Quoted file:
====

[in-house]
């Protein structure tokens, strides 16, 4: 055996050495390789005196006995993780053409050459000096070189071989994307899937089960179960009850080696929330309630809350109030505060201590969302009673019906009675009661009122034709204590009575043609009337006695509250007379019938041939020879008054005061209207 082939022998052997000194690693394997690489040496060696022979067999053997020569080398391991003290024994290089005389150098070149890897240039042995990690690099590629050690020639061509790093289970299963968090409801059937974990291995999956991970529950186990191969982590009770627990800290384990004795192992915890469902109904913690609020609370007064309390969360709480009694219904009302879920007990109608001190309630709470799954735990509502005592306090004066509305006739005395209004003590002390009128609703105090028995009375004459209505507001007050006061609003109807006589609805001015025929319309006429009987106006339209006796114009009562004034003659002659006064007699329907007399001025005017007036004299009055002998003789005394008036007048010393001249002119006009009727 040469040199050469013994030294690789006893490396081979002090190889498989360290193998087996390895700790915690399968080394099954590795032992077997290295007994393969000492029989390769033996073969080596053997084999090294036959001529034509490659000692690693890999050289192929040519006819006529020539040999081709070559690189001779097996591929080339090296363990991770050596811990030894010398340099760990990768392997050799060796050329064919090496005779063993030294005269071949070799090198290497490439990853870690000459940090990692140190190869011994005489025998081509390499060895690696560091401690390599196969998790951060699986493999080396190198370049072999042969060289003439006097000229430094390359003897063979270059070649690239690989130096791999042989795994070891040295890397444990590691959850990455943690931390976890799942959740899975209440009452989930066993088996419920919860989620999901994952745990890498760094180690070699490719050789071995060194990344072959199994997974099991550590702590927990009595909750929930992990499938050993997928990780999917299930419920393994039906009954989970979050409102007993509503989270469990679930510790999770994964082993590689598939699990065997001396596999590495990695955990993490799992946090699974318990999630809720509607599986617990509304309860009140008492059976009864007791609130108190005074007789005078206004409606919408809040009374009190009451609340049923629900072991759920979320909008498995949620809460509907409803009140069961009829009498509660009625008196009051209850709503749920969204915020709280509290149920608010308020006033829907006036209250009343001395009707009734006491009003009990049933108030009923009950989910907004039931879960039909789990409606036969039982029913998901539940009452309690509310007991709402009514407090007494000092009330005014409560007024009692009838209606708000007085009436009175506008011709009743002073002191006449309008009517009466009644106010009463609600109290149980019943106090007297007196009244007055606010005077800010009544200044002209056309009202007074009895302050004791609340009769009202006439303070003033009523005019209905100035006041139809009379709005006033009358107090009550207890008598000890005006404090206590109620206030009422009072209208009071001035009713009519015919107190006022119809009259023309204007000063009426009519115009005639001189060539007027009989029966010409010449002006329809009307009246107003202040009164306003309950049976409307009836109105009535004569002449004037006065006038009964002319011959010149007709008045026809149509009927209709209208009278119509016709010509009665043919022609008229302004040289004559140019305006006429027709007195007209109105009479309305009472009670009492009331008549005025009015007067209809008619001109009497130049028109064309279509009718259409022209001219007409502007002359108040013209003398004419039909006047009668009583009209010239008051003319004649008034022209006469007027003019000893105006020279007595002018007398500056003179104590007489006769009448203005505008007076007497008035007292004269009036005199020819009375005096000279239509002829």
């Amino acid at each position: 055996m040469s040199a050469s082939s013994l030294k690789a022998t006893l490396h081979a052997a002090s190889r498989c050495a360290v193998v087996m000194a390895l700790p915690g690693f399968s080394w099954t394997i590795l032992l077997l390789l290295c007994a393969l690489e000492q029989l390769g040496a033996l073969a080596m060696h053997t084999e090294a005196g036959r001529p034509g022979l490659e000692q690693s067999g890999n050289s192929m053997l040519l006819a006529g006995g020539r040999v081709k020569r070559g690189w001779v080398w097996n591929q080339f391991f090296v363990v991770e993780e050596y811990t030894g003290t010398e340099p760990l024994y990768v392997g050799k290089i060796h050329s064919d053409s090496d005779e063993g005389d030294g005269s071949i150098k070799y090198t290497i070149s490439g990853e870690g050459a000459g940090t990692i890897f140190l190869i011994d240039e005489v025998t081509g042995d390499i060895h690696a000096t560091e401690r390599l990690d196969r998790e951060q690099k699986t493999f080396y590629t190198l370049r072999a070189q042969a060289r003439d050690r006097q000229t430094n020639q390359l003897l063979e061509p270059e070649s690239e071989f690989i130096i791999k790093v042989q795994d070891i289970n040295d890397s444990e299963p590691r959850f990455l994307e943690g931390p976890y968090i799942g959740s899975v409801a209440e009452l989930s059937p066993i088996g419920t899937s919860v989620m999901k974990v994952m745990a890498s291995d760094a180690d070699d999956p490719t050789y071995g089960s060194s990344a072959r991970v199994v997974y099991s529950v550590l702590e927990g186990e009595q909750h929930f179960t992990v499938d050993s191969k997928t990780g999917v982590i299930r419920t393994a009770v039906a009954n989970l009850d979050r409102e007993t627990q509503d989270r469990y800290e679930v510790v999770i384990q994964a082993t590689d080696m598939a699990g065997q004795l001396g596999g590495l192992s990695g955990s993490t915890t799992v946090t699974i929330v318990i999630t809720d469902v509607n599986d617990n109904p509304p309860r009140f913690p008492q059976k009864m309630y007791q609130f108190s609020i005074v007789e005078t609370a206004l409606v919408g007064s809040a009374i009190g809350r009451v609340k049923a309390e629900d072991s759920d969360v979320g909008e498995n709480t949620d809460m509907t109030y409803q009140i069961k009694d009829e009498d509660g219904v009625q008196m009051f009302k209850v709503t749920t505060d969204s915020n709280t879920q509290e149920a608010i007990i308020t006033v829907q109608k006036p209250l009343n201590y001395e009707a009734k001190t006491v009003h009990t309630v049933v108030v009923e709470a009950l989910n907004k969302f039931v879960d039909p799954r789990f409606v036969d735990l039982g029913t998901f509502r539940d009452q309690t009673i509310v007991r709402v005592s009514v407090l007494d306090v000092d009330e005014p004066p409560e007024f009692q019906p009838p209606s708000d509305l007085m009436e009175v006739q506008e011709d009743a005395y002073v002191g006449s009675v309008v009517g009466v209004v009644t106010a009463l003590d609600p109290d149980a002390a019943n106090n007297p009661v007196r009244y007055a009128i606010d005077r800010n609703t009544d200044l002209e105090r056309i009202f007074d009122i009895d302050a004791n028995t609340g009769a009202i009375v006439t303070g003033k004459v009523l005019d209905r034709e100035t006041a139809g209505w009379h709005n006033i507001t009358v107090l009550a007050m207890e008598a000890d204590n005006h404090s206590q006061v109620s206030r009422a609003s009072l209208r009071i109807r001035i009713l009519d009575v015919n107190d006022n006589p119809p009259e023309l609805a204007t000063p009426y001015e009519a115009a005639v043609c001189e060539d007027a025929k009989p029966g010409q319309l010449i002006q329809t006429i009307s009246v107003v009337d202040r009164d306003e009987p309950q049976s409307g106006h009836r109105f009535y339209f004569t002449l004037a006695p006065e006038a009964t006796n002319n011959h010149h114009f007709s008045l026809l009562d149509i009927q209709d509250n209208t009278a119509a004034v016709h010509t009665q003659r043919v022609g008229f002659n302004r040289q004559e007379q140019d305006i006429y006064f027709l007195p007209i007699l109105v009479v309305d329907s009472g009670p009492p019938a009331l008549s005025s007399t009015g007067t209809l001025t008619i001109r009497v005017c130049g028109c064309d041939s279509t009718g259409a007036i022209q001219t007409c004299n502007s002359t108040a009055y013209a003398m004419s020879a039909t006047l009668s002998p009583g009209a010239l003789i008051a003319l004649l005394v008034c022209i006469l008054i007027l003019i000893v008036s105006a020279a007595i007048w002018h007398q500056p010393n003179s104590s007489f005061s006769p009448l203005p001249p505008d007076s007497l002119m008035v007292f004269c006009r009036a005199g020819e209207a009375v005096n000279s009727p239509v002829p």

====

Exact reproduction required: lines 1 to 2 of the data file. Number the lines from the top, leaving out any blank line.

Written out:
[in-house]
């Protein structure tokens, strides 16, 4: 055996050495390789005196006995993780053409050459000096070189071989994307899937089960179960009850080696929330309630809350109030505060201590969302009673019906009675009661009122034709204590009575043609009337006695509250007379019938041939020879008054005061209207 082939022998052997000194690693394997690489040496060696022979067999053997020569080398391991003290024994290089005389150098070149890897240039042995990690690099590629050690020639061509790093289970299963968090409801059937974990291995999956991970529950186990191969982590009770627990800290384990004795192992915890469902109904913690609020609370007064309390969360709480009694219904009302879920007990109608001190309630709470799954735990509502005592306090004066509305006739005395209004003590002390009128609703105090028995009375004459209505507001007050006061609003109807006589609805001015025929319309006429009987106006339209006796114009009562004034003659002659006064007699329907007399001025005017007036004299009055002998003789005394008036007048010393001249002119006009009727 040469040199050469013994030294690789006893490396081979002090190889498989360290193998087996390895700790915690399968080394099954590795032992077997290295007994393969000492029989390769033996073969080596053997084999090294036959001529034509490659000692690693890999050289192929040519006819006529020539040999081709070559690189001779097996591929080339090296363990991770050596811990030894010398340099760990990768392997050799060796050329064919090496005779063993030294005269071949070799090198290497490439990853870690000459940090990692140190190869011994005489025998081509390499060895690696560091401690390599196969998790951060699986493999080396190198370049072999042969060289003439006097000229430094390359003897063979270059070649690239690989130096791999042989795994070891040295890397444990590691959850990455943690931390976890799942959740899975209440009452989930066993088996419920919860989620999901994952745990890498760094180690070699490719050789071995060194990344072959199994997974099991550590702590927990009595909750929930992990499938050993997928990780999917299930419920393994039906009954989970979050409102007993509503989270469990679930510790999770994964082993590689598939699990065997001396596999590495990695955990993490799992946090699974318990999630809720509607599986617990509304309860009140008492059976009864007791609130108190005074007789005078206004409606919408809040009374009190009451609340049923629900072991759920979320909008498995949620809460509907409803009140069961009829009498509660009625008196009051209850709503749920969204915020709280509290149920608010308020006033829907006036209250009343001395009707009734006491009003009990049933108030009923009950989910907004039931879960039909789990409606036969039982029913998901539940009452309690509310007991709402009514407090007494000092009330005014409560007024009692009838209606708000007085009436009175506008011709009743002073002191006449309008009517009466009644106010009463609600109290149980019943106090007297007196009244007055606010005077800010009544200044002209056309009202007074009895302050004791609340009769009202006439303070003033009523005019209905100035006041139809009379709005006033009358107090009550207890008598000890005006404090206590109620206030009422009072209208009071001035009713009519015919107190006022119809009259023309204007000063009426009519115009005639001189060539007027009989029966010409010449002006329809009307009246107003202040009164306003309950049976409307009836109105009535004569002449004037006065006038009964002319011959010149007709008045026809149509009927209709209208009278119509016709010509009665043919022609008229302004040289004559140019305006006429027709007195007209109105009479309305009472009670009492009331008549005025009015007067209809008619001109009497130049028109064309279509009718259409022209001219007409502007002359108040013209003398004419039909006047009668009583009209010239008051003319004649008034022209006469007027003019000893105006020279007595002018007398500056003179104590007489006769009448203005505008007076007497008035007292004269009036005199020819009375005096000279239509002829």